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Just old people?

“It just kills old people. It just kills old people. It just kills old people.”

I’ve heard it again and again and again. Each time bring to mind a person I love. Each time I think about losing them.

Each time I got angrier and angrier.

The virus crept closer. The chorus grew louder. “It just kills old people. It just kills old people. It just kills old people.”

We’ve spent countless hours in a warehouse together. When I was young and had highlights in my hair, she called me “Hollywood.” She’s made me lunch and strawberry shortcake. She got me an Alabama T-shirt. We had it out because I ate all the cheese she had in the breakroom refrigerator.

If you get her real tickled, she says, “You need to quit.” We talk about our families. We gossip about Russellville. We look at the obituaries and try to figure out if we know the people or not.

She is not just an old person.

He met me the second time I played my songs in public. He became my mentor, not just in music but in life. He taught me to be a better husband, a better father, a better person.

He told me stories about opening for Aerosmith, about seeing Steve Martin “before he was Steve Martin” and about working in a gas station in Nashville with John Anderson. He’s talked me through bad days, bad gigs and bad trips.

He once told me, “There is no such thing as darkness, only the absence of light” – and forever changed the way I thought about God’s love.

He is not just an old person.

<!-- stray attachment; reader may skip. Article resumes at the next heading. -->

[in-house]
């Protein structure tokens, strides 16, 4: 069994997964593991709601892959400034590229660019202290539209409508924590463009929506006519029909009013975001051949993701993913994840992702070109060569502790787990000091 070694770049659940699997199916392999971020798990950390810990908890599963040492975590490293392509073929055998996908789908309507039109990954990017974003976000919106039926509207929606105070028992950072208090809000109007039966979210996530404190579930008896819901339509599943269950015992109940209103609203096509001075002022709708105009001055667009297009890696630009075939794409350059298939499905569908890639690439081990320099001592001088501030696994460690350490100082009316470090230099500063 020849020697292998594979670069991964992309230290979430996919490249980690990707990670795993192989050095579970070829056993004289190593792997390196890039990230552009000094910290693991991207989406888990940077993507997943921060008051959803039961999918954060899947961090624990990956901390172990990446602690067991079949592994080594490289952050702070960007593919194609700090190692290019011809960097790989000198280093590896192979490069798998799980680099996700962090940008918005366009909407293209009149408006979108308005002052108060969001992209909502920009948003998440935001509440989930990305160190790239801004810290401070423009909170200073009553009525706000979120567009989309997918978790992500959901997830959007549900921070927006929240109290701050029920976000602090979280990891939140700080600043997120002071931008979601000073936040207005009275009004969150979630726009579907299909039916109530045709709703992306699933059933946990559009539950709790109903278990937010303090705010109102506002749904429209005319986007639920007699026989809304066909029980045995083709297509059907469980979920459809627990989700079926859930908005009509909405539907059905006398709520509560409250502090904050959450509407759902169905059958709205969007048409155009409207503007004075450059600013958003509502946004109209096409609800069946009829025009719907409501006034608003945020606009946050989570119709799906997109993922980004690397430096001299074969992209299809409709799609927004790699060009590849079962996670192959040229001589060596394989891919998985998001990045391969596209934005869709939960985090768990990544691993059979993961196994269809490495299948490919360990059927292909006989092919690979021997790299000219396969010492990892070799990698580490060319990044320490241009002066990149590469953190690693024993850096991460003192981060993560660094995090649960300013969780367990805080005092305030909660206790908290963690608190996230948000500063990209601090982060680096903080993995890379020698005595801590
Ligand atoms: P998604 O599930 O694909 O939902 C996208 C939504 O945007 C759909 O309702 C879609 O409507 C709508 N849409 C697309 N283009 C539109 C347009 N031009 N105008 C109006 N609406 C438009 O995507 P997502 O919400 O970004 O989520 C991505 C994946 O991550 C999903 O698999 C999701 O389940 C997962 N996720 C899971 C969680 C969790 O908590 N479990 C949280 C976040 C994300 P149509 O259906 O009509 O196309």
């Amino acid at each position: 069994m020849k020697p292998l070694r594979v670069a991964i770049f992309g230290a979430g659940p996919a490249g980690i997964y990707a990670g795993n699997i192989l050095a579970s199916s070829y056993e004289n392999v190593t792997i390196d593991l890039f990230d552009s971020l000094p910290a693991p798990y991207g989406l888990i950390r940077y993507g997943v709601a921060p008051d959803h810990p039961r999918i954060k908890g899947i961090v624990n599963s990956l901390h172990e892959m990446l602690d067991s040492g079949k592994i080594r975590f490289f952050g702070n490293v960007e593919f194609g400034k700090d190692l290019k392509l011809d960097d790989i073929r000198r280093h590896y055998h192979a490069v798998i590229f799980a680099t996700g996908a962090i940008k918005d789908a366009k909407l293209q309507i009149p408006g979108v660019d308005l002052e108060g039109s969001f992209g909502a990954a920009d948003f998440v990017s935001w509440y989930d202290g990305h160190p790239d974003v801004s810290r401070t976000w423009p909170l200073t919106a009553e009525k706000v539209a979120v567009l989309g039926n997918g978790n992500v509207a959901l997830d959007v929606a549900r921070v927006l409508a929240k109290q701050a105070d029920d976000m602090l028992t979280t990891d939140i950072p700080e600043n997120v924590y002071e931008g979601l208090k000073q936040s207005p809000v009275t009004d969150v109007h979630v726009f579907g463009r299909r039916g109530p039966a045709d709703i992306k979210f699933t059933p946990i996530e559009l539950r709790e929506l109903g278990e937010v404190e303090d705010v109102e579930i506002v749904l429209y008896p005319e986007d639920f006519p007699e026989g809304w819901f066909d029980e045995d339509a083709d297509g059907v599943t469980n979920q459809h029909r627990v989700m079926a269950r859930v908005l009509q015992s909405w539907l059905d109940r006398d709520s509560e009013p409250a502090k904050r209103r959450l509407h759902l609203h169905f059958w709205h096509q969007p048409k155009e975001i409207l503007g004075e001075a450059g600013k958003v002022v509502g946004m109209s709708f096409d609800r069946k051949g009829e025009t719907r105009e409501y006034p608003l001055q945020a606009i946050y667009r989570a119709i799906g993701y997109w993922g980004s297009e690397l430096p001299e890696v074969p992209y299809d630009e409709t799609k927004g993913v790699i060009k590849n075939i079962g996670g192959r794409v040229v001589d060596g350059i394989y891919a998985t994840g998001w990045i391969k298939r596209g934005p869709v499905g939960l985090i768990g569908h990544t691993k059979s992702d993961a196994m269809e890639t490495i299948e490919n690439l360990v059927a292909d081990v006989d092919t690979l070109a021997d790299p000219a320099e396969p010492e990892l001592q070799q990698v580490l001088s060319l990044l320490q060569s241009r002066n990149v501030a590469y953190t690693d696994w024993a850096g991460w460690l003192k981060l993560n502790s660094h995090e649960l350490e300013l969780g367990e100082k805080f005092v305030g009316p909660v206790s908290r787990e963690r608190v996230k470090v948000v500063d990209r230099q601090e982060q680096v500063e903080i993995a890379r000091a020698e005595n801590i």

She changed my diapers. She taught me how to look for things in the clouds. I sat in her lap while she sang. I can still remember what her housecoat felt like.

She taught me what a conscience was and told me to listen to it. When I was young and dumb and being sorry to my girlfriend, she called me out on it. She said “You don’t treat a person you love like that.”

After her heart surgery she came to stay with us, and that girlfriend, who had become my wife and a nurse, helped her recover.

She loves camping. She loves coffee. She loves her church. She prays for me every night.

She’s not just an old person.

She owns my favorite restaurant. She’s not just an old person.

He cuts my hair. He’s not just an old person.

She threw her hands up and shouted “Praise God” every Sunday I sang. She’s not just an old person

He stole my nose in 1987 and still hasn’t given it back. He is not just an old person.

They have families, like you do. They have people that love them and people they love, like you do. And like you, they have lives they want to keep living.

They are not just old people.

Will Stults is a performing songwriter from Russellville.

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